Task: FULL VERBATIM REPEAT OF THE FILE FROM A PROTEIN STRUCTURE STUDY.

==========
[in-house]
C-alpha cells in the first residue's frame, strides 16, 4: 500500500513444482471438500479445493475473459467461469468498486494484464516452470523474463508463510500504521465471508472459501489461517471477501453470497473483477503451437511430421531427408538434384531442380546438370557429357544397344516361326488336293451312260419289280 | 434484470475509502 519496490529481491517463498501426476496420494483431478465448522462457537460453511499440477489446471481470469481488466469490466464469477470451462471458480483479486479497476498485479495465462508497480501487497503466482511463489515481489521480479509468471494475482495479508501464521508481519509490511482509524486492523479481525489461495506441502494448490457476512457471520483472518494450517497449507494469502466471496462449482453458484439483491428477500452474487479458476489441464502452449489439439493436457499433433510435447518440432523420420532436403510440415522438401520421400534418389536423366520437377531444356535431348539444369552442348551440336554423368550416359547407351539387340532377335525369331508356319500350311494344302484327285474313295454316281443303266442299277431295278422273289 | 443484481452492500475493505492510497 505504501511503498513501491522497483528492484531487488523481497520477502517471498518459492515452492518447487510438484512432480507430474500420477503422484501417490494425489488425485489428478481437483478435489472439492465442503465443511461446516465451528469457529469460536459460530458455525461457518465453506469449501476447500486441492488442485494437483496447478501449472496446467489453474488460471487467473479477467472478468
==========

[in-house]
C-alpha cells in the first residue's frame, strides 16, 4: 500500500513444482471438500479445493475473459467461469468498486494484464516452470523474463508463510500504521465471508472459501489461517471477501453470497473483477503451437511430421531427408538434384531442380546438370557429357544397344516361326488336293451312260419289280 | 434484470475509502 519496490529481491517463498501426476496420494483431478465448522462457537460453511499440477489446471481470469481488466469490466464469477470451462471458480483479486479497476498485479495465462508497480501487497503466482511463489515481489521480479509468471494475482495479508501464521508481519509490511482509524486492523479481525489461495506441502494448490457476512457471520483472518494450517497449507494469502466471496462449482453458484439483491428477500452474487479458476489441464502452449489439439493436457499433433510435447518440432523420420532436403510440415522438401520421400534418389536423366520437377531444356535431348539444369552442348551440336554423368550416359547407351539387340532377335525369331508356319500350311494344302484327285474313295454316281443303266442299277431295278422273289 | 443484481452492500475493505492510497 505504501511503498513501491522497483528492484531487488523481497520477502517471498518459492515452492518447487510438484512432480507430474500420477503422484501417490494425489488425485489428478481437483478435489472439492465442503465443511461446516465451528469457529469460536459460530458455525461457518465453506469449501476447500486441492488442485494437483496447478501449472496446467489453474488460471487467473479477467472478468